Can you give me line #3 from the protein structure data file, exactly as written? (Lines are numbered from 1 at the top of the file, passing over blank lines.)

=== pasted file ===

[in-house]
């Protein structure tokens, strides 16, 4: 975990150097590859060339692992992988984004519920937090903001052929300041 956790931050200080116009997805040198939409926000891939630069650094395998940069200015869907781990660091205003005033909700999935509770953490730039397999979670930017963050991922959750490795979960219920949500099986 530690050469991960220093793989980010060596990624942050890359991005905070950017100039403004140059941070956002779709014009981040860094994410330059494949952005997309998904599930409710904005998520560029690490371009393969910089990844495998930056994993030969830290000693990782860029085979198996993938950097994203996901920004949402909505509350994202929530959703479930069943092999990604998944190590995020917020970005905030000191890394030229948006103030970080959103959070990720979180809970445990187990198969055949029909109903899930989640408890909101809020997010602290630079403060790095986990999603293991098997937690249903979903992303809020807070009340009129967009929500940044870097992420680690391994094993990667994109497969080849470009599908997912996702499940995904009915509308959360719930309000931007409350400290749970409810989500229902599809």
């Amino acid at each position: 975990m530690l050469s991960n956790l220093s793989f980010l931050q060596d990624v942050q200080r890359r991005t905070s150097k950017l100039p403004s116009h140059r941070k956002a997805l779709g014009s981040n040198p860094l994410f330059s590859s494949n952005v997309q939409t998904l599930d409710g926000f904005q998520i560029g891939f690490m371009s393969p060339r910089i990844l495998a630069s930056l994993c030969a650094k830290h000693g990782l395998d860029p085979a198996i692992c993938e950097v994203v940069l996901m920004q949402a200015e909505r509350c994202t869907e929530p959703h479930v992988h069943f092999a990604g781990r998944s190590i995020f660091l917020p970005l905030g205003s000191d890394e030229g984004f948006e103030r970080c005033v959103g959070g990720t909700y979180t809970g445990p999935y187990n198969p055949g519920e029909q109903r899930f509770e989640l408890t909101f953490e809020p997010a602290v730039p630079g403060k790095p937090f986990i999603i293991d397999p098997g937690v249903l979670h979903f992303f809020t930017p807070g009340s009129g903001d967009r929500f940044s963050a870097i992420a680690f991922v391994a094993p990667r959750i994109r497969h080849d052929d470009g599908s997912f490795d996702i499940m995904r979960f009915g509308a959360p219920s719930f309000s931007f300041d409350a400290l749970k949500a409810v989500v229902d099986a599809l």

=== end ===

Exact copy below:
């Amino acid at each position: 975990m530690l050469s991960n956790l220093s793989f980010l931050q060596d990624v942050q200080r890359r991005t905070s150097k950017l100039p403004s116009h140059r941070k956002a997805l779709g014009s981040n040198p860094l994410f330059s590859s494949n952005v997309q939409t998904l599930d409710g926000f904005q998520i560029g891939f690490m371009s393969p060339r910089i990844l495998a630069s930056l994993c030969a650094k830290h000693g990782l395998d860029p085979a198996i692992c993938e950097v994203v940069l996901m920004q949402a200015e909505r509350c994202t869907e929530p959703h479930v992988h069943f092999a990604g781990r998944s190590i995020f660091l917020p970005l905030g205003s000191d890394e030229g984004f948006e103030r970080c005033v959103g959070g990720t909700y979180t809970g445990p999935y187990n198969p055949g519920e029909q109903r899930f509770e989640l408890t909101f953490e809020p997010a602290v730039p630079g403060k790095p937090f986990i999603i293991d397999p098997g937690v249903l979670h979903f992303f809020t930017p807070g009340s009129g903001d967009r929500f940044s963050a870097i992420a680690f991922v391994a094993p990667r959750i994109r497969h080849d052929d470009g599908s997912f490795d996702i499940m995904r979960f009915g509308a959360p219920s719930f309000s931007f300041d409350a400290l749970k949500a409810v989500v229902d099986a599809l």